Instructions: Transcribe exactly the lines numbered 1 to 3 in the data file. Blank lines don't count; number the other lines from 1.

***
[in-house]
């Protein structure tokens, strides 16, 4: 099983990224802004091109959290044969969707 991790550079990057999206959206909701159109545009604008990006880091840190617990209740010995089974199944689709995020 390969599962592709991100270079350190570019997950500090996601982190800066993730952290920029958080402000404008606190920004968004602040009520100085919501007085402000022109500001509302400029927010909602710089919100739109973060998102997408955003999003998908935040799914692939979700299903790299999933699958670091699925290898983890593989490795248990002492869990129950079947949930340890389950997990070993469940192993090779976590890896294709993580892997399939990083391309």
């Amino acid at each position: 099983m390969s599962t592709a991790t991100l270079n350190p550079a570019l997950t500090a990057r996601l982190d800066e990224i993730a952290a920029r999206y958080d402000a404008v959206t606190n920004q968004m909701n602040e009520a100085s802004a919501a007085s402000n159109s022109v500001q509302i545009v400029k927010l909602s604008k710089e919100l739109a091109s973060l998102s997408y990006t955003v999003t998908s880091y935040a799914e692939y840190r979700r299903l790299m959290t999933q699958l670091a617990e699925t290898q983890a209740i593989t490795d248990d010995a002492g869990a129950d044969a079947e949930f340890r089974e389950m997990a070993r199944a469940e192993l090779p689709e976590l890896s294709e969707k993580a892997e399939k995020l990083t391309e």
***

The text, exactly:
[in-house]
């Protein structure tokens, strides 16, 4: 099983990224802004091109959290044969969707 991790550079990057999206959206909701159109545009604008990006880091840190617990209740010995089974199944689709995020 390969599962592709991100270079350190570019997950500090996601982190800066993730952290920029958080402000404008606190920004968004602040009520100085919501007085402000022109500001509302400029927010909602710089919100739109973060998102997408955003999003998908935040799914692939979700299903790299999933699958670091699925290898983890593989490795248990002492869990129950079947949930340890389950997990070993469940192993090779976590890896294709993580892997399939990083391309």
């Amino acid at each position: 099983m390969s599962t592709a991790t991100l270079n350190p550079a570019l997950t500090a990057r996601l982190d800066e990224i993730a952290a920029r999206y958080d402000a404008v959206t606190n920004q968004m909701n602040e009520a100085s802004a919501a007085s402000n159109s022109v500001q509302i545009v400029k927010l909602s604008k710089e919100l739109a091109s973060l998102s997408y990006t955003v999003t998908s880091y935040a799914e692939y840190r979700r299903l790299m959290t999933q699958l670091a617990e699925t290898q983890a209740i593989t490795d248990d010995a002492g869990a129950d044969a079947e949930f340890r089974e389950m997990a070993r199944a469940e192993l090779p689709e976590l890896s294709e969707k993580a892997e399939k995020l990083t391309e």